Special Category Premises follow different rules when infected with avian influenza. The rules state that you must collect and maintain evidence that you comply with one of the categories.
The following are considered Special Category Premises:
- Non-commercial premises, i.e., premises where poultry or other captive birds are kept by their owners for their consumption or as pets, for example, private backyards or small holdings
- Pet shops
- Wildlife parks
- Fenced areas where poultry or other captive birds are kept for scientific purposes or purposes related to the conservation of endangered species.
- Premises or parts of premises where only officially registered rare breeds of poultry or other captive birds are kept.
- Officially registered rare breeds of poultry or other captive birds recognised by the Secretary of State as having higher conservation value or belonging to a species of a rare breed (as determined by the UK Farm Genetic Resources Committee) and published in the UK Breeds at Risk list by the Secretary of State.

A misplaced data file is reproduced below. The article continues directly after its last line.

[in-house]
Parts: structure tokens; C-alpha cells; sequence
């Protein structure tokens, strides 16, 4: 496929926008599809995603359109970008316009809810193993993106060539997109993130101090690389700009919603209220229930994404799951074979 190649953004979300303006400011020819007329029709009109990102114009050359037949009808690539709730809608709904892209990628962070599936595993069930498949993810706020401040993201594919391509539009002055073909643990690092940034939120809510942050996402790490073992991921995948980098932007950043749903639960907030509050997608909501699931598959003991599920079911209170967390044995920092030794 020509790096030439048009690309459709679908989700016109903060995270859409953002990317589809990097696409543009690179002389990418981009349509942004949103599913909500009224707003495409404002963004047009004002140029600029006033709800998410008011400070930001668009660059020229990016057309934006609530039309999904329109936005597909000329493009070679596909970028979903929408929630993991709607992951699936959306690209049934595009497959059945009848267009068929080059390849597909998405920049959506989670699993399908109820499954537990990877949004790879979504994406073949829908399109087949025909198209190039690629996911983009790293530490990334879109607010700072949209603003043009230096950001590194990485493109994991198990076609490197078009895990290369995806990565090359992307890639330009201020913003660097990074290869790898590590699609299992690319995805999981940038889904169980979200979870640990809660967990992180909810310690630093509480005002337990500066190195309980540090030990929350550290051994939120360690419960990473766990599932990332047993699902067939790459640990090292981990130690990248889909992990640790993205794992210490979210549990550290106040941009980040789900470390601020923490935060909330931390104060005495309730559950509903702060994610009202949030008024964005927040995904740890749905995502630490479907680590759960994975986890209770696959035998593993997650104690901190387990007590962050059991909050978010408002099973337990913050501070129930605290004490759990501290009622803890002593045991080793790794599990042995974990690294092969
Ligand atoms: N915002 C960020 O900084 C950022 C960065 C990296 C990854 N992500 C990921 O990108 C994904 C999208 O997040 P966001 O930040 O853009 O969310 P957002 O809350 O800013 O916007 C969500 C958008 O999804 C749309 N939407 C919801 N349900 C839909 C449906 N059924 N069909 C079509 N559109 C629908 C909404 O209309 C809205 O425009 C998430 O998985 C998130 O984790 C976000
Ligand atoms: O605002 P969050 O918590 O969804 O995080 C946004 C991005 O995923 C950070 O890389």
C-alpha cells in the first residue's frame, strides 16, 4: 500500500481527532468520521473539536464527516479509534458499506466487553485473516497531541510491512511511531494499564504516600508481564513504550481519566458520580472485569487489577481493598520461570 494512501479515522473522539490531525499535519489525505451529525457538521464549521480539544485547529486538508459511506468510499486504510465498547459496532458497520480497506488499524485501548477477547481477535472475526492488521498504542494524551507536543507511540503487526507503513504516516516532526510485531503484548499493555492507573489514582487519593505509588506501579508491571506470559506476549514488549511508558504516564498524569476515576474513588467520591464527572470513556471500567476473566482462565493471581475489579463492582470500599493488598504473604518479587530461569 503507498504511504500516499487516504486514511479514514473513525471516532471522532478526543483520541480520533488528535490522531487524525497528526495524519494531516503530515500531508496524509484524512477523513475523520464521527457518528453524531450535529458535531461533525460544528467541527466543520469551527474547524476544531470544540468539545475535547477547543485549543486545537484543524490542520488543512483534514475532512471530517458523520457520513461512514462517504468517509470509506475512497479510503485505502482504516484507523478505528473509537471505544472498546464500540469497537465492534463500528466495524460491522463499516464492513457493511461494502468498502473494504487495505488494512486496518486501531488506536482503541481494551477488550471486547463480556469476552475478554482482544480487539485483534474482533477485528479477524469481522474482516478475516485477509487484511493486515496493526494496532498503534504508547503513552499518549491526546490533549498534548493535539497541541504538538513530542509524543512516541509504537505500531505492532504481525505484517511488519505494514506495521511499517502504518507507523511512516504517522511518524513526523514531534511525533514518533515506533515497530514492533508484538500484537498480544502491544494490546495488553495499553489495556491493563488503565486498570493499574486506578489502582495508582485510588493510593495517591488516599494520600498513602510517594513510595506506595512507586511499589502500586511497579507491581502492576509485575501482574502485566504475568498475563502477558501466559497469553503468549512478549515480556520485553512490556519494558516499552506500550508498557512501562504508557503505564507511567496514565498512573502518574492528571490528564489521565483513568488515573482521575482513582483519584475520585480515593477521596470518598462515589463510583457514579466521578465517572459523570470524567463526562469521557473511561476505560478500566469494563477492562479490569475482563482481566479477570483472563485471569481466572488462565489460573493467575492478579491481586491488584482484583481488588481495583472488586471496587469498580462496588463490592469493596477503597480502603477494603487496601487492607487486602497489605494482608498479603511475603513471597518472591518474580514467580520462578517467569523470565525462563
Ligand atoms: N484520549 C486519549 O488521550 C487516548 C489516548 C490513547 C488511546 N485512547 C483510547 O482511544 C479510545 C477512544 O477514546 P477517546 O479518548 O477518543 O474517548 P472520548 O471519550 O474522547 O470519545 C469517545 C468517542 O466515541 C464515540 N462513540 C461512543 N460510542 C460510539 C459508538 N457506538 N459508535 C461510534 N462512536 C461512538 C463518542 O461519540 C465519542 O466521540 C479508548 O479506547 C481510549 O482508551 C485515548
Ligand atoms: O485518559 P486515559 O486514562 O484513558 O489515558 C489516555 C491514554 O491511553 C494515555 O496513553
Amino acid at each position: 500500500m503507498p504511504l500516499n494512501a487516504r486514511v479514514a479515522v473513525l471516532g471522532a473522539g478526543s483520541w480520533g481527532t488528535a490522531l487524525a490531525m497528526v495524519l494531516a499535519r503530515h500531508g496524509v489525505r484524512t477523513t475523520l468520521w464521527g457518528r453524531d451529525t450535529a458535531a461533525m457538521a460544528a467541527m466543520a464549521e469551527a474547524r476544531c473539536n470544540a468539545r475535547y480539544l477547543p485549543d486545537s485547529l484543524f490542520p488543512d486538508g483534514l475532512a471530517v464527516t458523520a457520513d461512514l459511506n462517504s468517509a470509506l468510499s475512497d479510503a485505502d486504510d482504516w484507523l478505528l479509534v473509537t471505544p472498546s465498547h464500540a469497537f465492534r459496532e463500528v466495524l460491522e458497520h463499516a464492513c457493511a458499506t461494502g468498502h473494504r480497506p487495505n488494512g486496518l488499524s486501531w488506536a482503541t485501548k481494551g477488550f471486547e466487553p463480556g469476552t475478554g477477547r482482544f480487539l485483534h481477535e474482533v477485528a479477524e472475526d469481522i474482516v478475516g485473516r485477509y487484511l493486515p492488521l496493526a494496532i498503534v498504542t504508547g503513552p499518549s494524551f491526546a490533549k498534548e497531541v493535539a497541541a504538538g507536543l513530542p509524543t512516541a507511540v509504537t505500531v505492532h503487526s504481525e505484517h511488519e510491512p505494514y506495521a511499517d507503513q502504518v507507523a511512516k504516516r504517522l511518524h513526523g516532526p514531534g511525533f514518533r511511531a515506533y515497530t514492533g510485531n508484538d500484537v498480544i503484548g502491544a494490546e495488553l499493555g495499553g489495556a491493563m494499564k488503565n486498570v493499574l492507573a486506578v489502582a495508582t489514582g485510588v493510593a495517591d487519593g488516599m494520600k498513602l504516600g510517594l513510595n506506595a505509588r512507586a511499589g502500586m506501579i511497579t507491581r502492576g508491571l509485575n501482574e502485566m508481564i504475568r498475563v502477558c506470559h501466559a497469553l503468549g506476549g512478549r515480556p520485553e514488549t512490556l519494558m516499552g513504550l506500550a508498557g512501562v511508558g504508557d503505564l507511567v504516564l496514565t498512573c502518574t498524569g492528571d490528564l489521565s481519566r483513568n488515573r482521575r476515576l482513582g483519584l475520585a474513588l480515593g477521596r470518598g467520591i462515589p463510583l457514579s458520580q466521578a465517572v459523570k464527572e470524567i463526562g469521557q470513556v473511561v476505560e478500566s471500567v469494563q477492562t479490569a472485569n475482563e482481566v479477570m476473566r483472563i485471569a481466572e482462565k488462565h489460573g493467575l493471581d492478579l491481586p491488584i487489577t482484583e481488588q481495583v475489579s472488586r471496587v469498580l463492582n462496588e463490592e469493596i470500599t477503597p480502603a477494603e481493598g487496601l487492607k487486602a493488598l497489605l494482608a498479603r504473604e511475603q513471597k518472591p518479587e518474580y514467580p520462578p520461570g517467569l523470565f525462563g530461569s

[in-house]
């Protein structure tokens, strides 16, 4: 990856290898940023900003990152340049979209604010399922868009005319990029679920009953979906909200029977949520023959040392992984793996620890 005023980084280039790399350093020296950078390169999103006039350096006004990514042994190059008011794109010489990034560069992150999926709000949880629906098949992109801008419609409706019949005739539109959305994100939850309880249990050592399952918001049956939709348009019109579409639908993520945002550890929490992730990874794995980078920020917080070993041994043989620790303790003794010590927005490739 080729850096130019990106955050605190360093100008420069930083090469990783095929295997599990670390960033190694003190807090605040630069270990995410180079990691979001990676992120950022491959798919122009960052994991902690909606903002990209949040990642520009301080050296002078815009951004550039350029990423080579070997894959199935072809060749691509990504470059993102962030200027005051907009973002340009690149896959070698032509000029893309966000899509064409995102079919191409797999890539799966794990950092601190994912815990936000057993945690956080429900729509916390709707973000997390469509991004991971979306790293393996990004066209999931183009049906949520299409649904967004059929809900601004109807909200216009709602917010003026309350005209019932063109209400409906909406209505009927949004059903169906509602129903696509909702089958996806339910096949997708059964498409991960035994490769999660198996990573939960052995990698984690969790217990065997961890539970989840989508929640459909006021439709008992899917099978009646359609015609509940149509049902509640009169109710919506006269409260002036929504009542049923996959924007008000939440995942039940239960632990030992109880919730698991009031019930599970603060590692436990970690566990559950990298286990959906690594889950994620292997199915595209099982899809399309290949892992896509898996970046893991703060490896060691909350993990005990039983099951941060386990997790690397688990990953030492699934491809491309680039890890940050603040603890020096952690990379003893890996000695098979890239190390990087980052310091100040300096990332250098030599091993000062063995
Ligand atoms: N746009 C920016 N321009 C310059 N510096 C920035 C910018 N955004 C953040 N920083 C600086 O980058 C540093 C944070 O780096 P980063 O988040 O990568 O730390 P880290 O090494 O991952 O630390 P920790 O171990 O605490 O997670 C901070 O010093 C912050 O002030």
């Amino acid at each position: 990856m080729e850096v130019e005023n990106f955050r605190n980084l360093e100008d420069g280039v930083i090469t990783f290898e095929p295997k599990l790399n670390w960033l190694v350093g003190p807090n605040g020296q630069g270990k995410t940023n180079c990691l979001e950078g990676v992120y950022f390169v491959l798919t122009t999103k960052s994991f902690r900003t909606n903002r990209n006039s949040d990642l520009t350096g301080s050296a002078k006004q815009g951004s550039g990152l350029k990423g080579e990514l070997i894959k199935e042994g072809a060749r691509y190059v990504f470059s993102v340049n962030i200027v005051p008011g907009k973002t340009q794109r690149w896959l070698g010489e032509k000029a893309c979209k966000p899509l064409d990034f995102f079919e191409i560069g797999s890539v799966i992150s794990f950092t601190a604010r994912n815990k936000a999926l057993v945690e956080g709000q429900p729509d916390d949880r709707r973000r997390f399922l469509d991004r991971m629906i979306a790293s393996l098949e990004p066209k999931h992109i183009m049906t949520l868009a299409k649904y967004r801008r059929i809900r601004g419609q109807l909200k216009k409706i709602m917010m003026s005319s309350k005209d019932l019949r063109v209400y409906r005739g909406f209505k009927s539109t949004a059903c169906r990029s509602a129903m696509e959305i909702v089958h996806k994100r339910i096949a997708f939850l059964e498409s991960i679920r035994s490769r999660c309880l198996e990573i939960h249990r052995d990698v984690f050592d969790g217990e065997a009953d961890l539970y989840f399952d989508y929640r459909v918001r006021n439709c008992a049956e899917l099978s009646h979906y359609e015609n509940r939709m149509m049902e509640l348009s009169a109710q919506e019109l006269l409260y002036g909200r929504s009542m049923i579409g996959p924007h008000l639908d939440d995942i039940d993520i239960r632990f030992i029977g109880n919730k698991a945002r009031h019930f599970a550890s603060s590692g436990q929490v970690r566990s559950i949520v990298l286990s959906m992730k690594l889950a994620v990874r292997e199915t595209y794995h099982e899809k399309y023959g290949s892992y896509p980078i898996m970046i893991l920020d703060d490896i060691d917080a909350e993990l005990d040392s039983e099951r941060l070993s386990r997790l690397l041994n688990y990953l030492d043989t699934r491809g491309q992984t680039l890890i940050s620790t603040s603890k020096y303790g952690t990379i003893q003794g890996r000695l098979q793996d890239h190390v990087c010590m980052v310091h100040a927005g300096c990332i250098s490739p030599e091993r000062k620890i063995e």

You can’t afford for biosecurity to be an afterthought
The UK’s Chief Veterinary Officer, Christine Middlemiss has called for farmers to tighten their defences against bird flu and to review their biosecurity procedures. She stated “Many poultry keepers have excellent biosecurity standards but the number of cases we are seeing suggests that not enough is being done to keep bird flu out.” She stressed that “Implementing scrupulous biosecurity remains absolutely critical.”
The need for the most stringent biosecurity measures has never been higher
Prevention is the only protection. Now more than ever stringent biosecurity measures are needed to slow and stop the spread of this deadly disease. An outbreak could devastate your flock or backyard pets, impacting you economically and emotionally.
Livetec are here to support UK bird keepers